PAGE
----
## Questions and Answers

What is the primary focus of the study of logic?

Which of the following is NOT a form of reasoning studied in logic?

What is a proposition in logic?

In deductive logic, if all the premises are true, what can be said about the conclusion?

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What is the primary difference between deductive and inductive logic?

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Which of the following statements about deductive logic is true?

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What type of reasoning involves moving from specifics to generals?

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Which type of fallacy involves affirming the consequent?

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What distinguishes formal fallacies from informal fallacies?

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Which statement describes circular reasoning?

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What is a common example of denying the antecedent?

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Why might concluding that turning on a light switch causes the light to come on be considered a weak form of reasoning?

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## Study Notes

## Logic

Logic is a branch of philosophy concerned with classes of correct reasoning. In analytic philosophy, logic is studied within mathematics, linguistics, computer science, artificial intelligence, statistics, epidemiology, philosophy, and psychology. Logicians study various forms of reasoning through propositions, theorems, lemmas, corollaries, definitions, and proofs.

## Definitions

In technical uses, a proposition is a declarative statement that may be true or false. A formula is a string of characters that describes something in a mathematical sense. In mathematics, it's a symbol representing a quantity, object, or abstract idea, along with rules explaining how the symbol is manipulated. In logic, a theorem is a statement that has been proven about a mathematical system.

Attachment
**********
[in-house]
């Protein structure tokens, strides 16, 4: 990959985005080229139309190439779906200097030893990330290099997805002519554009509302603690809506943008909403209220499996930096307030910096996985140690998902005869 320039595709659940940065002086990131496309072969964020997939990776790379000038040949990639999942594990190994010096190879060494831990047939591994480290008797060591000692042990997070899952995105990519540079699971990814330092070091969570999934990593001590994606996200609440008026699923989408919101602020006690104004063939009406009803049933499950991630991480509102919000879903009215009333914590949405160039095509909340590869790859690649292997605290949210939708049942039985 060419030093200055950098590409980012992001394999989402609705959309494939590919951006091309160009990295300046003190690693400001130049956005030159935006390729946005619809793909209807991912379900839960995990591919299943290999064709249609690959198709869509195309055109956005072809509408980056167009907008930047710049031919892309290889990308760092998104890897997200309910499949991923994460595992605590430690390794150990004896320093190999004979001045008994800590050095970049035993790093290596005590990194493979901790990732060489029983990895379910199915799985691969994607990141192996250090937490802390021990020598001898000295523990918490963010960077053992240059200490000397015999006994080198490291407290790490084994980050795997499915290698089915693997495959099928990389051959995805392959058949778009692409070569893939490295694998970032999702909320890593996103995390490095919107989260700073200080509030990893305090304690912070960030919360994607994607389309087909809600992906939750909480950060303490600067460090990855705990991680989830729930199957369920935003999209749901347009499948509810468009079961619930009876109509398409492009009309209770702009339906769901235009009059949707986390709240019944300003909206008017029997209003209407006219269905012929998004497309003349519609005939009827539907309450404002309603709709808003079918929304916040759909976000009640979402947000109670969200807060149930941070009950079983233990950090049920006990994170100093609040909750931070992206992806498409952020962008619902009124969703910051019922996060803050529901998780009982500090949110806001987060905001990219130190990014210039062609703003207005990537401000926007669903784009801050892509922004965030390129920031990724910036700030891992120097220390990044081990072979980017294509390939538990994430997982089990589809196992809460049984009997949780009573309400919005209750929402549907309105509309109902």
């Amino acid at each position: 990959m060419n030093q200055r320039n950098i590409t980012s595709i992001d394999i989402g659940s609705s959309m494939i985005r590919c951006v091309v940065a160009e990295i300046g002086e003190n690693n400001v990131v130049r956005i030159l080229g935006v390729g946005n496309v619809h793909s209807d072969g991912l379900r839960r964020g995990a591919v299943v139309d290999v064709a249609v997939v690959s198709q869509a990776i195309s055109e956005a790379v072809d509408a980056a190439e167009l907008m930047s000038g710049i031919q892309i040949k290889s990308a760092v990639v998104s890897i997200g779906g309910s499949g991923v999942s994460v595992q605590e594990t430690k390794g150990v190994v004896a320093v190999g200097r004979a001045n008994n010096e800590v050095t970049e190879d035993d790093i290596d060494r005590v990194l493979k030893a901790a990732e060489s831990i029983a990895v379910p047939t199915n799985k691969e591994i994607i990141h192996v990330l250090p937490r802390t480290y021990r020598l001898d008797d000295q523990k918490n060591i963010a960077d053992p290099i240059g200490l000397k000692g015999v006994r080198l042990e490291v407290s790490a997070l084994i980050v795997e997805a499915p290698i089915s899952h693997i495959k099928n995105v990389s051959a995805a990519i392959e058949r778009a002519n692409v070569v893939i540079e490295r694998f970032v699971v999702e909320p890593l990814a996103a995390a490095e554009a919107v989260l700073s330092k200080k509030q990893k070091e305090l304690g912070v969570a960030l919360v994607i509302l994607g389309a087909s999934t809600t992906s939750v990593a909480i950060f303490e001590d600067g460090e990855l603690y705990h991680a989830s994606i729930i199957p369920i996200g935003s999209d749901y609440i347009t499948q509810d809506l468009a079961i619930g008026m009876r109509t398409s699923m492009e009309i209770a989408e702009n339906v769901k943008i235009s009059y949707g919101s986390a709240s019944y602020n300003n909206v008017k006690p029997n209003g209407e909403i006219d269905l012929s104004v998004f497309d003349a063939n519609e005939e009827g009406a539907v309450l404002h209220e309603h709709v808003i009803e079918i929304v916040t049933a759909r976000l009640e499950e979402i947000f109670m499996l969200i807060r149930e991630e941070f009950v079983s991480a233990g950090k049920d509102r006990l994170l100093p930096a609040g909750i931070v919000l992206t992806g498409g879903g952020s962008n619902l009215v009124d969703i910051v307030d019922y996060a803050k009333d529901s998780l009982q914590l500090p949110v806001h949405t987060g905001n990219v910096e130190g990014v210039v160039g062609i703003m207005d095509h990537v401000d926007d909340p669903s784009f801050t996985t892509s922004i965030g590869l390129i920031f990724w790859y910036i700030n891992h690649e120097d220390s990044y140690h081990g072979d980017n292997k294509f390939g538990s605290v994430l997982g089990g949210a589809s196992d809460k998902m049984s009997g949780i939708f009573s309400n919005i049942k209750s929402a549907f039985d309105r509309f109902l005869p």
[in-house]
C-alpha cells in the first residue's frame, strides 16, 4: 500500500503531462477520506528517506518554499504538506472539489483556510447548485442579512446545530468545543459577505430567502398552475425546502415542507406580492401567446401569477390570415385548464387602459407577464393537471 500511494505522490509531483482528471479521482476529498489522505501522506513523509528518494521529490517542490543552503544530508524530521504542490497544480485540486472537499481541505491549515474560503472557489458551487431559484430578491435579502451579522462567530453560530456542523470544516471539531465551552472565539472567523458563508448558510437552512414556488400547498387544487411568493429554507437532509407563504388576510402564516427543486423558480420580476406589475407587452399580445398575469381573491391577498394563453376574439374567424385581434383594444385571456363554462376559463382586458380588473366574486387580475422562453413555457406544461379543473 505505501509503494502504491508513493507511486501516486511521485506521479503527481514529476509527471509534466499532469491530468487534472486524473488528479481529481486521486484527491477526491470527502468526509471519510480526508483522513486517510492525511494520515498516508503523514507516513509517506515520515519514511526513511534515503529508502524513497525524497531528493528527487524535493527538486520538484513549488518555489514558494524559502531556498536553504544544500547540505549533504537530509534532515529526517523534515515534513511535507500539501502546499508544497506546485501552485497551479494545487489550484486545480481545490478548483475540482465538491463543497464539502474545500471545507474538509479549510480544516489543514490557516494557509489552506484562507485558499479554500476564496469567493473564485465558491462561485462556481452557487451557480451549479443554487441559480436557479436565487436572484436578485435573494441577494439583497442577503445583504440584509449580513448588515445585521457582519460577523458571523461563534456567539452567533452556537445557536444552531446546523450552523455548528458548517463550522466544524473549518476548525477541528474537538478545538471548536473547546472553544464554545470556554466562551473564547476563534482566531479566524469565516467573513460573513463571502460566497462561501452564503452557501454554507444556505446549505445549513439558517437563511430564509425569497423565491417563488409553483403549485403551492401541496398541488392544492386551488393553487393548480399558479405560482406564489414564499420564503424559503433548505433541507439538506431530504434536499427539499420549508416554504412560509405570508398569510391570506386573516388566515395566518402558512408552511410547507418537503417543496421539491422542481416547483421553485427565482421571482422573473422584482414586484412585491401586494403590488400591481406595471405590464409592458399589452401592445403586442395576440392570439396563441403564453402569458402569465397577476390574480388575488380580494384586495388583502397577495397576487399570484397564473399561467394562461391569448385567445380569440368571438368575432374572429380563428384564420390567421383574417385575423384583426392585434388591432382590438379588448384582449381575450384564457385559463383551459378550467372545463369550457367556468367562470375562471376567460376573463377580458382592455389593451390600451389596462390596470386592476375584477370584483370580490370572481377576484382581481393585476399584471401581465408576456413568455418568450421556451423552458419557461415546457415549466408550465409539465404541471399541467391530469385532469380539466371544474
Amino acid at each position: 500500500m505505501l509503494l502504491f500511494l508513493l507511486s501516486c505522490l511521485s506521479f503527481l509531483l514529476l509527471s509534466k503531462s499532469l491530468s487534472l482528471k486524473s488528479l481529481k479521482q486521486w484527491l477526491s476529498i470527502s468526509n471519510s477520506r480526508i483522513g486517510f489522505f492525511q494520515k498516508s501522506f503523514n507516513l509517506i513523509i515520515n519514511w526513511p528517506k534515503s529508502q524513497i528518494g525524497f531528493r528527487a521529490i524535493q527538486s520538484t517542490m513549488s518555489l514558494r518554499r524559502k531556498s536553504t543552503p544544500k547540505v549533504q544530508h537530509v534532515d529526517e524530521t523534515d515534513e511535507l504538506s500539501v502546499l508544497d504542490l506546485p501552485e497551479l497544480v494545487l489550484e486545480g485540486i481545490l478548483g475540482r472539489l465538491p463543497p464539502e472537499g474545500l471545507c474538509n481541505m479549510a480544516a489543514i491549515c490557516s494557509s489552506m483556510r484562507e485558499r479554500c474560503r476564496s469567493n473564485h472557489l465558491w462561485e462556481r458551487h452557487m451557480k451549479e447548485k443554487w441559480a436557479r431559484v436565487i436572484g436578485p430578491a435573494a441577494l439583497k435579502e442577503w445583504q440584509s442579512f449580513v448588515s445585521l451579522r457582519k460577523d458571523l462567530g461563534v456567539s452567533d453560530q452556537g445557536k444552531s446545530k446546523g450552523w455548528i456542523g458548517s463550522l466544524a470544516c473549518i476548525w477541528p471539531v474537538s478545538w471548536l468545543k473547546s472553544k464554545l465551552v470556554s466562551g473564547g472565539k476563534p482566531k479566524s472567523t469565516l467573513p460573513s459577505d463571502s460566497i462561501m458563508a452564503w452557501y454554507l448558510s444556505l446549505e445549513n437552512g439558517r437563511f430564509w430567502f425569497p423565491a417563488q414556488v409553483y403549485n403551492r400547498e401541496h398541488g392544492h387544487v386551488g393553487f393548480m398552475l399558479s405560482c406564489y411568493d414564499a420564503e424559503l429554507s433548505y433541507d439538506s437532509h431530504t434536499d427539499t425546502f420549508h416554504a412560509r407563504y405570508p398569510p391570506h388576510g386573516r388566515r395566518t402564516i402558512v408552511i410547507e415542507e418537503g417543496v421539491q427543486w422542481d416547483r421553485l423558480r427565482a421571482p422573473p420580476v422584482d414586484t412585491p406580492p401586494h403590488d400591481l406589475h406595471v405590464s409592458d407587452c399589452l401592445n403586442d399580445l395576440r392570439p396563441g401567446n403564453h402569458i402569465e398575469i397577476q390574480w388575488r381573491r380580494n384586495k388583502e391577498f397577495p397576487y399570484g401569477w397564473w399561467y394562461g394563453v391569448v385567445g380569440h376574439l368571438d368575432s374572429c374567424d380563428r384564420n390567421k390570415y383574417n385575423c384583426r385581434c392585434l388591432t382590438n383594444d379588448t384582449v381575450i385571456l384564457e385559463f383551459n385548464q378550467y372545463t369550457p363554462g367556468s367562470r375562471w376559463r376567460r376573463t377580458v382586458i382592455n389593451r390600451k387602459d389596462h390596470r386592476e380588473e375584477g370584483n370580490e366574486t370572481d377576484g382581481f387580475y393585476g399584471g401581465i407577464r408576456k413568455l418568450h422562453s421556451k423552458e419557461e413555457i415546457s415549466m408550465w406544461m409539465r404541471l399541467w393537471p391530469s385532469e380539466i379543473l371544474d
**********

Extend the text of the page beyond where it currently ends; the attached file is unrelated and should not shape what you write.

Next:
## Deductive and Inductive Logic

Deductive logic is a form of reasoning where conclusions follow directly from premises. If all the premises are true, then any conclusion derived from them must also be true. For example, if we know that all humans eat food and John is human, we can deduce that John eats food. Deductive logic is valid if its premises are true, and sound if they are both true and relevant to the conclusion.

Inductive logic, on the other hand, is based on observations. It starts with specific instances or data points and tries to draw general conclusions about classes or categories of things. For instance, if 100% of the time you turn on a light switch, the light comes on, you might conclude that turning on the switch causes the light to come on. This type of reasoning isn't guaranteed to be correct, but it can make the conclusion more likely. An example of strong induction would be witnessing a long series of sunrises without exception.

## Fallacies

Fallacies are errors in reasoning that make arguments invalid. They come in two main types: formal and informal. Formal fallacies involve issues with the structure of logical arguments, while informal fallacies stem from context or content. Examples of common fallacies include affirming the consequent ("If it's going to rain, I'll bring my umbrella. I didn't bring my umbrella, therefore, it wasn't going to rain"), denying the antecedent ("If it's going to rain, I'll stay inside. It's not going to rain, so I can go outside"), and circular reasoning ("God exists because the Bible says so, and the Bible is true because God wrote it").

In summary, logic includes various forms of reasoning such as deductive and inductive. While deduction moves from generals to specifics, induction goes the other way around. Logical fallacies occur when arguments fail to meet certain standards or contain illogical elements.

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## Description

Test your knowledge on logic, deductive and inductive reasoning, fallacies, and key concepts in analytic philosophy. Explore how proposition, formula, theorem, and valid arguments play a role in different areas such as mathematics, linguistics, and computer science.